Could two groups of Baltimore City schoolchildren hold clues for large-scale reform of the troubled public school system?
That's the question being pursued by a group of Johns Hopkins researchers—led by the Sociology Department's Stephen Plank—who are tracking two large cohorts of students, combing the data for individual success stories.
"We're looking for the pockets of hope," Plank says of the research endeavor called the Pathways Project. Using archival data to follow for seven years the movement of those who were first-graders and those who were sixth-graders in 1999, Plank and colleagues from his department, as well as Hopkins' Bloomberg School of Public Health and the Center for Social Organization of Schools (CSOS), are tracing promotions, retentions, dropouts, and more to determine risk factors and—perhaps more importantly—"resilience factors." The hope: that these factors might illuminate principles for success that the school system could apply broadly.
The project is just one undertaking of a new consortium of university and community partners and the Baltimore City Public School System that will allow Johns Hopkins to put its long-held strengths in education research to use toward improving public education in the city.
The Baltimore Education Research Consortium (BERC), approved by the city school board last summer and granted funding by a host of community foundations, is modeled loosely on the Consortium on Chicago School Research, founded in 1990.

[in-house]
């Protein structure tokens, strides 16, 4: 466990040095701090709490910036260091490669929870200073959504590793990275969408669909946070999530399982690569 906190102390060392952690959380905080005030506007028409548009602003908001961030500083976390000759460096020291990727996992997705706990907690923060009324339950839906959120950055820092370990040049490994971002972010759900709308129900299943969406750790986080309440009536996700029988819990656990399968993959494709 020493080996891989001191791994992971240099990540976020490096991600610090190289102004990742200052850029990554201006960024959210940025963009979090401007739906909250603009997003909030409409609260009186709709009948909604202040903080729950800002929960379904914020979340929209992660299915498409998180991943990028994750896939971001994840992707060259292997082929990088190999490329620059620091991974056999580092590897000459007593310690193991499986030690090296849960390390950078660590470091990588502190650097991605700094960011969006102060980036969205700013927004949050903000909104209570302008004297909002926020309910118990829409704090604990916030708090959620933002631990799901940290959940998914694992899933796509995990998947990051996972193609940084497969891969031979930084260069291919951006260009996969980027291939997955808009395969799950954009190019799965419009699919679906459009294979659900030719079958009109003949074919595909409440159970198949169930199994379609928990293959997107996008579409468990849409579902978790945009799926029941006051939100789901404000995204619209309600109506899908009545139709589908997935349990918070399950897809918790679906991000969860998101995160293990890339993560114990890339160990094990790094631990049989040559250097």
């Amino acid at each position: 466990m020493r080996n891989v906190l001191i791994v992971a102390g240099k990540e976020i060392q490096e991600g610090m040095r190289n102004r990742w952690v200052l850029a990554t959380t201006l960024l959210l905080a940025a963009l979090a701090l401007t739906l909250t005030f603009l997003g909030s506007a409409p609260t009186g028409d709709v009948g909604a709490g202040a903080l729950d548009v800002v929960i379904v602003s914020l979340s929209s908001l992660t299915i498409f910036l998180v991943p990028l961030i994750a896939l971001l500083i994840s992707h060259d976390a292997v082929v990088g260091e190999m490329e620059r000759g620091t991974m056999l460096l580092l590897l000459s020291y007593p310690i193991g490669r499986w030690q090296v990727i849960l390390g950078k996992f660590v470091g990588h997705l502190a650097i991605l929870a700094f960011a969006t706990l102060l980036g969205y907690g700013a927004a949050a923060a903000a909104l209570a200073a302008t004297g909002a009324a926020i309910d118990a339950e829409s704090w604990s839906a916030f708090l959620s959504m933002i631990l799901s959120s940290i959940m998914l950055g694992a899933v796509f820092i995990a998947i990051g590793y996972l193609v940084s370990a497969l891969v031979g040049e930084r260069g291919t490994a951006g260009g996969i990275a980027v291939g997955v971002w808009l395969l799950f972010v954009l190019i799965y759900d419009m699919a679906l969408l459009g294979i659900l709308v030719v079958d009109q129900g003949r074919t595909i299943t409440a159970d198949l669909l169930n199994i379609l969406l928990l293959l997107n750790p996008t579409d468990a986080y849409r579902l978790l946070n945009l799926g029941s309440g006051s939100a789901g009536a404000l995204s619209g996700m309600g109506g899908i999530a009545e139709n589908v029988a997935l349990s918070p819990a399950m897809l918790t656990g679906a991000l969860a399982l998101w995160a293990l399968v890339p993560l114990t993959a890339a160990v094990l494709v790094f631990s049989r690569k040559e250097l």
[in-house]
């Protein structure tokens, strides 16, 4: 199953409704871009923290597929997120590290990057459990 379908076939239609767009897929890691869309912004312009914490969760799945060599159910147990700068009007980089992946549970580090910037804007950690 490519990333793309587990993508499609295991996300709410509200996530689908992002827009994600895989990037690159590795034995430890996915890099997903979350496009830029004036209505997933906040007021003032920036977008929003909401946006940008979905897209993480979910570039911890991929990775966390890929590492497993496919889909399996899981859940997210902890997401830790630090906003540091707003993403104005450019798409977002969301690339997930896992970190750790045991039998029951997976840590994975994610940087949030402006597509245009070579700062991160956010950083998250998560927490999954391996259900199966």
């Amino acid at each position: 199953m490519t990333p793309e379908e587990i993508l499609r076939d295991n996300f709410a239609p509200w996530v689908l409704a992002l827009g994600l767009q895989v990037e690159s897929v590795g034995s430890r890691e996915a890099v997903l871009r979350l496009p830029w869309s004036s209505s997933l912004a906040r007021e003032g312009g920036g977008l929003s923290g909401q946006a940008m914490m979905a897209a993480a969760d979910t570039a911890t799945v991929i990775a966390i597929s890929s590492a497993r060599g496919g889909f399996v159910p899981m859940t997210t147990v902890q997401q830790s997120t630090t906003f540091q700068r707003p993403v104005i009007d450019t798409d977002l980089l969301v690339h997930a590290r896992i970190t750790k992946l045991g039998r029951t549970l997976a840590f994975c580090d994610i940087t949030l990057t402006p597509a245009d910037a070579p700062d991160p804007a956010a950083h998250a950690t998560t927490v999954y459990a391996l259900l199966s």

BERC couldn't come at a better time for Baltimore City, which has the third-worst high school graduation rate among the nation's largest school systems (behind Detroit and Cleveland), according to a recent Education Week report. In a poll conducted by the Baltimore Sun last summer, city residents gave the school system an average grade of D-plus.
Like Chicago's consortium, Baltimore's is aimed at better linking research, policy, and practice toward educational reform that is grounded in research. Its co-directors are Plank, who specializes in the sociology of education and holds a research appointment with CSOS, and Obed Norman, a faculty member in Morgan State University's math and science education program. Plank and Norman will work closely with a core group of school system officials and researchers from Hopkins, Morgan, and other universities, as well as two community-based organizations: the Baltimore City Data Collaborative and the Fund for Educational Excellence.
Among other goals, BERC aims to merge educational data with social service and vital statistics data sets-building an educational data set that would for the first time include social, residential, and economic factors.The data should make possible a more comprehensive and coherent approach to education reform in Baltimore, says Bonnie Legro, senior program officer for education at the Abell Foundation, one of the consortium's chief supporters. "It's looking at education in a longitudinal, long-term way," she says.